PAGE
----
Thai Lime Tree, Citrus hystrix: “Windowsill Citrus”
One of the best things about being a gardener is that we can grow hard-to-find or obscure culinary ingredients and harvest them on a whim whenever our appetites demand it. One of my happiest horticultural adventures has been growing Citrus hystrix, known commonly as makrut and Thai lime (and also, more often, as kaffir lime). Previously I had to chase down the fresh leaves in specialty markets in Manhattan or Queens, but now they are a windowsill away.
Read on for growing tips and a small discourse on what to call this aromatic citrus tree, and why.
Photography by Marie Viljoen.
Above: It is late September and I have just brought my Brooklyn-based makrut limes indoors to south-facing windows (despite the fact that a heatwave is making it feel like August). But I will be traveling, soon, and I suspect that nights will be dipping below 50 degrees Fahrenheit while I am away. I do not want my citrus babies to freeze their toes and leaf tips. One tree has set fruit, the other has blossoms, and I am helicopter parenting them on a daily basis.
I knew what I was ordering, of course, from LemonCitrusTree, but two years ago when I opened the very well packaged boxes containing my small trees I could not help an involuntary gasp when I saw this name stamped on the outside. Like ice water down the spine. I was born and raised in South Africa during apartheid. This word was then and is still now used by racist people to address or describe people of color. It is now recognized legally as hate speech in South Africa. The word’s history is older than apartheid, and was originally Arabic, referring to people who were non-believers. But its more recent and exceedingly painful and violent past is, to me, more relevant. I call the fruit by its older common names: makrut or Thai lime.
Several enlightened sources agree. The Oxford Companion to Food (Oxford University Press, 1999) devotes a page to the subject, while the Missouri Botanical Garden’s amazing Plant Finder resource calls it Thai lime and explains why. Modern Farmer has also written eloquently on the subject. What you call it is up to you, but now you armed with the facts. If you feel as strongly as I do, ask growers and nurseries to use the more informed names. It will be an uphill battle, but the more consumers who ask for it, the easier it will become.
Our backyard garden faces north, and as the year tilts toward winter again, the tall shadow of our townhouse looms longer and longer, squeezing the sun out of the garden. In May, when I brought the trees out after their indoor confinement, they basked close to the house in the ample sunshine that flooded the entire yard for six hours straight. But now we’re back into almost full-shade territory.
These are originally forest trees, native to the Southeast Asian tropics and no doubt they evolved in the occasional shade of taller trees. The two things they detest are cold, and wet feet. Cold is relative. Citrus hystrix is hardy in USDA growing zones 10 to 12, and the trees will survive a brief frost. But the trees will also drop their leaves in response. To keep your Thai limes toasty, bring them indoors when nighttime temperatures hit 50 degrees Fahrenheit (they will protest, as editor Michelle Slatalla noted).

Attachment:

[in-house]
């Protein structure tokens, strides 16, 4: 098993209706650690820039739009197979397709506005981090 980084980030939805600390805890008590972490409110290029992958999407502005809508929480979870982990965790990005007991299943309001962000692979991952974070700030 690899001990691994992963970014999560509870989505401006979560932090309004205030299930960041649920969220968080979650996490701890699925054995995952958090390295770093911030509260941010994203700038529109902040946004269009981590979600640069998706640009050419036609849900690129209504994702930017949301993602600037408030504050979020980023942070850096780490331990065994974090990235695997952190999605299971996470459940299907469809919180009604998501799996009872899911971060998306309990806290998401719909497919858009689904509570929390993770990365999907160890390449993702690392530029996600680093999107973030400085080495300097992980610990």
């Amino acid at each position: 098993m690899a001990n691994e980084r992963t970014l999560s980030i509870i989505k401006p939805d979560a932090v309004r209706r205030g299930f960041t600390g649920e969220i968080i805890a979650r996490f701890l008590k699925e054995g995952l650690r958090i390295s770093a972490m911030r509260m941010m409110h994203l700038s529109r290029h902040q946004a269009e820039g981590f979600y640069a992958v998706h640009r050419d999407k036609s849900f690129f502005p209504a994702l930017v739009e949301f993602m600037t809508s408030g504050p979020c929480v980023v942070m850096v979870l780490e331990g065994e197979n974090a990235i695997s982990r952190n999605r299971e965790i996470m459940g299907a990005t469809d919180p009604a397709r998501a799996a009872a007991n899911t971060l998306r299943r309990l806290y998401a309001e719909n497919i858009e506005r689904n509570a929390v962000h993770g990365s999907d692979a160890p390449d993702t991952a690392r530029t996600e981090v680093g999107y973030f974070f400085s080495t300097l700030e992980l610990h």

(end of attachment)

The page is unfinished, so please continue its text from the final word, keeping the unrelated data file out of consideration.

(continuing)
The ideal indoor spot is sunny, or at the very least, very bright, but I have seen citrus overwinter in cool basements with little light. About the wet feet: Water your Thai limes deeply, until the water runs freely from the drainage hole. But if the potting medium stays soggy and does not drain well, their roots will rot. This will happen slowly and sneakily, and is far harder to remedy than a tree that is too dry. Indoors I water my trees once a week, deeply. The water that collects in their saucer is sucked up within 24 hours. Outdoors, they are watered more often, as they are not standing in saucers, and so the extra water just runs away. Check for scale or spider mite indoors, and remove by hand. I spray my plants with Neem solution every two weeks for scale (just wash the leaves before use, in this case). I also mist the trees in the driest-air months of January and February, from a squirt bottle.
I have since learned that this looked cute but was unnecessary. The bees did an excellent job, outdoors. I might repeat the exercise indoors, although, since limes are self-fruitful and the flowers crowd in such close proximity, airborne pollen might just do the trick.
I am going for compact, leafy trees, and if the shoots emerge in a good spot, they stay; if they do not, I nip them off (the soft leaves are great in Thai salad dressings). Outdoors, new growth will turn red in abundant sunlight—it is a protective response.
After this I cannot upgrade their pot size again, and I foresee some root pruning, in the future. Pruning the roots of a tree that is actively growing is dicey, and I will allow them to stay outdoors much later next year, so that they become cold and growth slows into dormancy. Then: snip, snip. The potting medium for citrus is important. I use a lightweight organic potting mixture, but I add one-third of coarse and shredded cedar mulch. Small wood chips would work too. This helps them drain exceptionally well and keeps some airflow around roots. While I began to fertilize with slow-release Osmocote, I have switched to Espoma’s Citrus-tone, since all my other gardening is organic.
A single leaf in a gin and tonic perfumes the whole glassful. And covering a bunch of them with gin (or vodka, or water, for that matter) gives you an intense lime infusion that makes fantastic drinks. Southeast Asian curries and sauces benefit from a single leaf, and I love to chiffonade half a leaf very, very finely, to add to raw vegetable salads dressed with a mixture of lime juice, ginger, sugar, and fish sauce.
Now if only I had the space for a Meyer lemon, too.
N.B.: Are you a convert to indoor citrus trees? Here are more tips: